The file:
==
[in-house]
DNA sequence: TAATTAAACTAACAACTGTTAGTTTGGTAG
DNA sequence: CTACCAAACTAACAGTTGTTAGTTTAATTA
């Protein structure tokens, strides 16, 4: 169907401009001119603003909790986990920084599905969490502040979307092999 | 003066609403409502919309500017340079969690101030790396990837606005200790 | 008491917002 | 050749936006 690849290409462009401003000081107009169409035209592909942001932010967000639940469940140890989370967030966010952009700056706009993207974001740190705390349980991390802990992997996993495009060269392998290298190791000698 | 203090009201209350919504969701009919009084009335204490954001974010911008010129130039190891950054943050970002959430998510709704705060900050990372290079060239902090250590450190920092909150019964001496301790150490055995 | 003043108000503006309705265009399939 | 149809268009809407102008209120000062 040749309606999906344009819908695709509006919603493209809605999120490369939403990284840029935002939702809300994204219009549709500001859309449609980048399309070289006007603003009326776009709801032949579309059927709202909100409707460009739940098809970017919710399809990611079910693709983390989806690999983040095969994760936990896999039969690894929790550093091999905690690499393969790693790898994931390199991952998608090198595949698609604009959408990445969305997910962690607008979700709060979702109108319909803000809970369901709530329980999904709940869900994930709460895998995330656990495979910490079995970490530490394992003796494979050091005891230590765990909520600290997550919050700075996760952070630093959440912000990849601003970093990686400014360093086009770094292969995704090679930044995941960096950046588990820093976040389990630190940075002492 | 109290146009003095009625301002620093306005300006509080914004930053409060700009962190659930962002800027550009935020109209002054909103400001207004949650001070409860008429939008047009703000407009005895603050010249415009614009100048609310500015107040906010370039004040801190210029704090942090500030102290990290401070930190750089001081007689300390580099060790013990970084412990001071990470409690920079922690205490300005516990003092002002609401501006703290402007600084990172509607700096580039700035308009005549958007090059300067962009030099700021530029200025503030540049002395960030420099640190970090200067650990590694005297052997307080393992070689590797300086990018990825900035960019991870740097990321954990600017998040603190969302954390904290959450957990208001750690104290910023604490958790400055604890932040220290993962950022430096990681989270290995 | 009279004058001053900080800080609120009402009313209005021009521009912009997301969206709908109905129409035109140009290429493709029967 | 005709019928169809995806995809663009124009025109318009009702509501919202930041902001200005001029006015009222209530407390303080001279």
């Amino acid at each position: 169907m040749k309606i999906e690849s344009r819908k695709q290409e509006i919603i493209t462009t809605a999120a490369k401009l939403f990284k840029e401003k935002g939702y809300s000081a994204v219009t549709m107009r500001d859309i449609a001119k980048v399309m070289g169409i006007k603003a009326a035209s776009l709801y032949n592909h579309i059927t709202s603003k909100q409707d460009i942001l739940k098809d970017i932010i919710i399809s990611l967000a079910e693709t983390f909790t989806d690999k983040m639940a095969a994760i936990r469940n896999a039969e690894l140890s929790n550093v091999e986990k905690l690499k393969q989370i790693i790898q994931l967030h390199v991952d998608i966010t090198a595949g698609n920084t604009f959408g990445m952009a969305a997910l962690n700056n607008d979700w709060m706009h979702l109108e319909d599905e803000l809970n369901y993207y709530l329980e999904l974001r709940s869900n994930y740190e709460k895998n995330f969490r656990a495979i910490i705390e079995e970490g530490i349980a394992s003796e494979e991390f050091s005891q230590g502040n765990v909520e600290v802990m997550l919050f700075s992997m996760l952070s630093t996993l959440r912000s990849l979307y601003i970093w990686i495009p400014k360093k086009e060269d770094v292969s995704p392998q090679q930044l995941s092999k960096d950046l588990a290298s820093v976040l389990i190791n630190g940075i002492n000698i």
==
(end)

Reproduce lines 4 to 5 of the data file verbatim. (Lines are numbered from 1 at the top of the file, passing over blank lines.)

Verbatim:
């Protein structure tokens, strides 16, 4: 169907401009001119603003909790986990920084599905969490502040979307092999 | 003066609403409502919309500017340079969690101030790396990837606005200790 | 008491917002 | 050749936006 690849290409462009401003000081107009169409035209592909942001932010967000639940469940140890989370967030966010952009700056706009993207974001740190705390349980991390802990992997996993495009060269392998290298190791000698 | 203090009201209350919504969701009919009084009335204490954001974010911008010129130039190891950054943050970002959430998510709704705060900050990372290079060239902090250590450190920092909150019964001496301790150490055995 | 003043108000503006309705265009399939 | 149809268009809407102008209120000062 040749309606999906344009819908695709509006919603493209809605999120490369939403990284840029935002939702809300994204219009549709500001859309449609980048399309070289006007603003009326776009709801032949579309059927709202909100409707460009739940098809970017919710399809990611079910693709983390989806690999983040095969994760936990896999039969690894929790550093091999905690690499393969790693790898994931390199991952998608090198595949698609604009959408990445969305997910962690607008979700709060979702109108319909803000809970369901709530329980999904709940869900994930709460895998995330656990495979910490079995970490530490394992003796494979050091005891230590765990909520600290997550919050700075996760952070630093959440912000990849601003970093990686400014360093086009770094292969995704090679930044995941960096950046588990820093976040389990630190940075002492 | 109290146009003095009625301002620093306005300006509080914004930053409060700009962190659930962002800027550009935020109209002054909103400001207004949650001070409860008429939008047009703000407009005895603050010249415009614009100048609310500015107040906010370039004040801190210029704090942090500030102290990290401070930190750089001081007689300390580099060790013990970084412990001071990470409690920079922690205490300005516990003092002002609401501006703290402007600084990172509607700096580039700035308009005549958007090059300067962009030099700021530029200025503030540049002395960030420099640190970090200067650990590694005297052997307080393992070689590797300086990018990825900035960019991870740097990321954990600017998040603190969302954390904290959450957990208001750690104290910023604490958790400055604890932040220290993962950022430096990681989270290995 | 009279004058001053900080800080609120009402009313209005021009521009912009997301969206709908109905129409035109140009290429493709029967 | 005709019928169809995806995809663009124009025109318009009702509501919202930041902001200005001029006015009222209530407390303080001279």
């Amino acid at each position: 169907m040749k309606i999906e690849s344009r819908k695709q290409e509006i919603i493209t462009t809605a999120a490369k401009l939403f990284k840029e401003k935002g939702y809300s000081a994204v219009t549709m107009r500001d859309i449609a001119k980048v399309m070289g169409i006007k603003a009326a035209s776009l709801y032949n592909h579309i059927t709202s603003k909100q409707d460009i942001l739940k098809d970017i932010i919710i399809s990611l967000a079910e693709t983390f909790t989806d690999k983040m639940a095969a994760i936990r469940n896999a039969e690894l140890s929790n550093v091999e986990k905690l690499k393969q989370i790693i790898q994931l967030h390199v991952d998608i966010t090198a595949g698609n920084t604009f959408g990445m952009a969305a997910l962690n700056n607008d979700w709060m706009h979702l109108e319909d599905e803000l809970n369901y993207y709530l329980e999904l974001r709940s869900n994930y740190e709460k895998n995330f969490r656990a495979i910490i705390e079995e970490g530490i349980a394992s003796e494979e991390f050091s005891q230590g502040n765990v909520e600290v802990m997550l919050f700075s992997m996760l952070s630093t996993l959440r912000s990849l979307y601003i970093w990686i495009p400014k360093k086009e060269d770094v292969s995704p392998q090679q930044l995941s092999k960096d950046l588990a290298s820093v976040l389990i190791n630190g940075i002492n000698i």